I decided to start working with them each weekend. We tackled such needed projects as gardening, sweeping the driveway, raking leaves, cleaning the pantry, and making jam. Most of these jobs required physical exertion that burned up their excess energy—and they loved it!
I needed and appreciated the help and it kept my boys occupied and out of trouble, but best of all we found that working together can be a fun and unifying experience. Before long they would actually ask, “Can we do one of those fun projects, so it’s not a boring weekend?”
Some of the things I learned to keep in mind are:
- Be realistic when choosing jobs and setting goals. Don’t get into such a big project that it will leave a mess or create other problems if you run out of steam or time.
- Spending quality time together is more important than getting the job done. If I go into the job with my primary goals being to give my boys attention and to strengthen the bonds between us rather than getting a lot done, we actually get more done and it doesn’t become a chore.
- Pour on the praise and appreciation. I make a point to be both lavish and specific when I thank my boys for their help and the difference their hard work will make for our whole family.
- Reward jobs well done. Knowing that there will be a little treat at the end helps the job go faster, even if the reward is no more than a special snack that the kids fix themselves.
My long-term goal, of course, was to teach the boys to take initiative and be responsible when I wasn’t there to remind them or work with them. As they gradually became more responsible, things that I had first done for them and then with them—like washing dishes, for example—they were able to do on their own.
I could expect more of them, but they still needed commendation from me. There’s a subtle but important difference between doing things out of a sense of responsibility and doing them out of duty alone. I soon learned that if I failed to keep my boys motivated by praising them for being responsible and working hard, tasks that had once been fun and rewarding challenges became drudgery. I needed to be careful not to take their help for granted.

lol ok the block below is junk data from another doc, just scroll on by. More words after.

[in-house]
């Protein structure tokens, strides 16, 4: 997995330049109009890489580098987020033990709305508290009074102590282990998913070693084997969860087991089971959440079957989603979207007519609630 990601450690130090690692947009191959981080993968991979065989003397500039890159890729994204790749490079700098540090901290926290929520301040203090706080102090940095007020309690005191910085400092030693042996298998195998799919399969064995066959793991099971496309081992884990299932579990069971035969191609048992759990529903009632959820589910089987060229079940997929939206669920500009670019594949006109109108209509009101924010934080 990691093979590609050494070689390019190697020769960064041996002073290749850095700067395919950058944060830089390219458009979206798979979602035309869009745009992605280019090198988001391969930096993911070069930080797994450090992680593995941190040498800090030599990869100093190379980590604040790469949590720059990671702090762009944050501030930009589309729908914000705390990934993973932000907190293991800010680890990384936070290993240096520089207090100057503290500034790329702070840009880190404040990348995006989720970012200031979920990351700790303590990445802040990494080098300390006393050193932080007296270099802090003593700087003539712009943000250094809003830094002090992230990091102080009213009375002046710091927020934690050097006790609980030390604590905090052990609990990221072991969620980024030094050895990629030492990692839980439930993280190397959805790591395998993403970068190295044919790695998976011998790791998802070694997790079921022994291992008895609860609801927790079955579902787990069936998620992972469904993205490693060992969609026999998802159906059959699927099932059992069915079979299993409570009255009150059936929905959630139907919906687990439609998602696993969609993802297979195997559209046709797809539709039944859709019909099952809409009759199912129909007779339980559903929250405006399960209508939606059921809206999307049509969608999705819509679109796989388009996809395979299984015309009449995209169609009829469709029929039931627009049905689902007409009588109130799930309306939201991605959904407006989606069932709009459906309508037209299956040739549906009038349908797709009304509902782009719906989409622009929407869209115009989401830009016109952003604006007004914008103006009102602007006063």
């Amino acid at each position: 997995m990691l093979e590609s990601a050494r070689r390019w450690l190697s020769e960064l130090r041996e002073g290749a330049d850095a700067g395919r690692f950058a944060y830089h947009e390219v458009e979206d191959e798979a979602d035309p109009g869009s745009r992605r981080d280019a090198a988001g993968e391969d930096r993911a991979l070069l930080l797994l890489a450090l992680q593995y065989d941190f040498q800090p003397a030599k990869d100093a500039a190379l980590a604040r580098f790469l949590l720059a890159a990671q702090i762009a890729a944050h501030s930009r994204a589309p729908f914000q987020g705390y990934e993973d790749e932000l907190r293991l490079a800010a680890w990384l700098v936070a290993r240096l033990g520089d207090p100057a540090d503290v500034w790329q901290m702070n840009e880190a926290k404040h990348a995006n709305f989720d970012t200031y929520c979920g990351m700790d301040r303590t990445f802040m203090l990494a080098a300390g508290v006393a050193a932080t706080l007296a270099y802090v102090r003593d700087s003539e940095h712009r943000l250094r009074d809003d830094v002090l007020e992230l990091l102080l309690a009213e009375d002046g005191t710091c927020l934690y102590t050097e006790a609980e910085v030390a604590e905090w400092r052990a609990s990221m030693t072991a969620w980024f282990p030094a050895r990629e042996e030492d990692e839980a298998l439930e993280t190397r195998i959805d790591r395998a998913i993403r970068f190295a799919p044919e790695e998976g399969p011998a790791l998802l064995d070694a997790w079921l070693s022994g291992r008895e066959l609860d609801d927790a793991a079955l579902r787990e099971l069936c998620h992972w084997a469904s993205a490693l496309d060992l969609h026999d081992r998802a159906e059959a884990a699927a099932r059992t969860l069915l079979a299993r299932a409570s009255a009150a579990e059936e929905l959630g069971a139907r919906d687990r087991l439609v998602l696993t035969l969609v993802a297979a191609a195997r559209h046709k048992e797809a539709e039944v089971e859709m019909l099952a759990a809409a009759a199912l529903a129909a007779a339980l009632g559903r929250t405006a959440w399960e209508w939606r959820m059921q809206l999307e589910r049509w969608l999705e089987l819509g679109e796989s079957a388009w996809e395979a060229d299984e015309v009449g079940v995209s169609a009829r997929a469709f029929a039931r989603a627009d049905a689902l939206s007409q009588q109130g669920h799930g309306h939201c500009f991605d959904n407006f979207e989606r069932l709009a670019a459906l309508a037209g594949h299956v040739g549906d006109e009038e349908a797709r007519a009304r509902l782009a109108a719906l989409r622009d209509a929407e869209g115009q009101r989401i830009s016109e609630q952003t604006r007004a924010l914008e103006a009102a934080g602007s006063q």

Another tricky situation was what to do when the boys couldn’t fulfill one of their new responsibilities. I didn’t want to be hardline, but also didn’t want to be so lenient that they stopped taking their responsibilities seriously. It was actually my youngest son who helped me solve this dilemma. He had a good reason for not being able to help with dinner dishes one night, so he offered to do one of my small jobs the next day if I’d do his dishes. His sweet presentation put all of our household chores into the realm of a team effort. It wasn’t a matter of bartering jobs in a self-serving sort of way, but rather a matter of shifting responsibilities. Of course I was happy to say yes, and I heaped on the thanks the next day when he fulfilled his offer without being reminded.
From what I learned by watching those neighborhood children clean out that drain and from working with my own children since, I think I can safely say that most children desire responsibility. They are just waiting to be helpful; they’re waiting on us parents to provide the spark that makes it fun and rewarding for them. If they learn to enjoy and take pride in work when they’re little, they will carry that attitude into the responsibilities that come with adulthood. That’s something that contributes to our overall happiness, I think, and something we all want for our children.